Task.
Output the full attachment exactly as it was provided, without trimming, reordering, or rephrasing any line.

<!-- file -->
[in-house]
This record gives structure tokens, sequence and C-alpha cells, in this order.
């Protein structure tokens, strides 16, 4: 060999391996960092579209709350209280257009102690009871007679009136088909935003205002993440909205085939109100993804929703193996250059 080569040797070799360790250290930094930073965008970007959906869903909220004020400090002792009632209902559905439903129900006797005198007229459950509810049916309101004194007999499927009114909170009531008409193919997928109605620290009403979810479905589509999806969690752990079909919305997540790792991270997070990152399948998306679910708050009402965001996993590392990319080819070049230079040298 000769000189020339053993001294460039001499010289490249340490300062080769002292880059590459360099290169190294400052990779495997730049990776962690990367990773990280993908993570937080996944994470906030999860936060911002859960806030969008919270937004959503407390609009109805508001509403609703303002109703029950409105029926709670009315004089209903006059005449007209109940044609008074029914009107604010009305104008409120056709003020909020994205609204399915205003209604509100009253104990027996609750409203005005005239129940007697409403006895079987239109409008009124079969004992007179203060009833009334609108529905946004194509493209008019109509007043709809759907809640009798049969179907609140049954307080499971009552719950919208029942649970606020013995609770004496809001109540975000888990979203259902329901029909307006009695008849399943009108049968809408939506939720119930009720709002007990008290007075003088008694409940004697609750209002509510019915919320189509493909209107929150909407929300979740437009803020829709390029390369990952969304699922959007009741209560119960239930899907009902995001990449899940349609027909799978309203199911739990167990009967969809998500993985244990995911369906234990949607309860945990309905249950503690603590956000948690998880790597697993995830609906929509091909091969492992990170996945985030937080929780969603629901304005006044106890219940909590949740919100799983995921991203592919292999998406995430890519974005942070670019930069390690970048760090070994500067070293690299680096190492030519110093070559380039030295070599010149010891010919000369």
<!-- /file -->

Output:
[in-house]
This record gives structure tokens, sequence and C-alpha cells, in this order.
């Protein structure tokens, strides 16, 4: 060999391996960092579209709350209280257009102690009871007679009136088909935003205002993440909205085939109100993804929703193996250059 080569040797070799360790250290930094930073965008970007959906869903909220004020400090002792009632209902559905439903129900006797005198007229459950509810049916309101004194007999499927009114909170009531008409193919997928109605620290009403979810479905589509999806969690752990079909919305997540790792991270997070990152399948998306679910708050009402965001996993590392990319080819070049230079040298 000769000189020339053993001294460039001499010289490249340490300062080769002292880059590459360099290169190294400052990779495997730049990776962690990367990773990280993908993570937080996944994470906030999860936060911002859960806030969008919270937004959503407390609009109805508001509403609703303002109703029950409105029926709670009315004089209903006059005449007209109940044609008074029914009107604010009305104008409120056709003020909020994205609204399915205003209604509100009253104990027996609750409203005005005239129940007697409403006895079987239109409008009124079969004992007179203060009833009334609108529905946004194509493209008019109509007043709809759907809640009798049969179907609140049954307080499971009552719950919208029942649970606020013995609770004496809001109540975000888990979203259902329901029909307006009695008849399943009108049968809408939506939720119930009720709002007990008290007075003088008694409940004697609750209002509510019915919320189509493909209107929150909407929300979740437009803020829709390029390369990952969304699922959007009741209560119960239930899907009902995001990449899940349609027909799978309203199911739990167990009967969809998500993985244990995911369906234990949607309860945990309905249950503690603590956000948690998880790597697993995830609906929509091909091969492992990170996945985030937080929780969603629901304005006044106890219940909590949740919100799983995921991203592919292999998406995430890519974005942070670019930069390690970048760090070994500067070293690299680096190492030519110093070559380039030295070599010149010891010919000369």